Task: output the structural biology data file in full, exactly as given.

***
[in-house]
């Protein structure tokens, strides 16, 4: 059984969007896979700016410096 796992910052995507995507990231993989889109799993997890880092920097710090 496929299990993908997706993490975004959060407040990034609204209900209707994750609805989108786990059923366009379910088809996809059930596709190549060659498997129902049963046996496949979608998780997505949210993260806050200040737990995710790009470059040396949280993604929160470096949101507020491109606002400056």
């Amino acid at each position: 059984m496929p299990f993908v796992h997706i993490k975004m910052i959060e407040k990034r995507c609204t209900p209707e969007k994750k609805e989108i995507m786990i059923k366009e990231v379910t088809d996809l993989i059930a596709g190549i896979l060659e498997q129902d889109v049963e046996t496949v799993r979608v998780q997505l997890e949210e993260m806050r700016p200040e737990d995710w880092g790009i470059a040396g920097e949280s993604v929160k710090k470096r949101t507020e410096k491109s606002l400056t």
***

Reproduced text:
[in-house]
């Protein structure tokens, strides 16, 4: 059984969007896979700016410096 796992910052995507995507990231993989889109799993997890880092920097710090 496929299990993908997706993490975004959060407040990034609204209900209707994750609805989108786990059923366009379910088809996809059930596709190549060659498997129902049963046996496949979608998780997505949210993260806050200040737990995710790009470059040396949280993604929160470096949101507020491109606002400056």
């Amino acid at each position: 059984m496929p299990f993908v796992h997706i993490k975004m910052i959060e407040k990034r995507c609204t209900p209707e969007k994750k609805e989108i995507m786990i059923k366009e990231v379910t088809d996809l993989i059930a596709g190549i896979l060659e498997q129902d889109v049963e046996t496949v799993r979608v998780q997505l997890e949210e993260m806050r700016p200040e737990d995710w880092g790009i470059a040396g920097e949280s993604v929160k710090k470096r949101t507020e410096k491109s606002l400056t």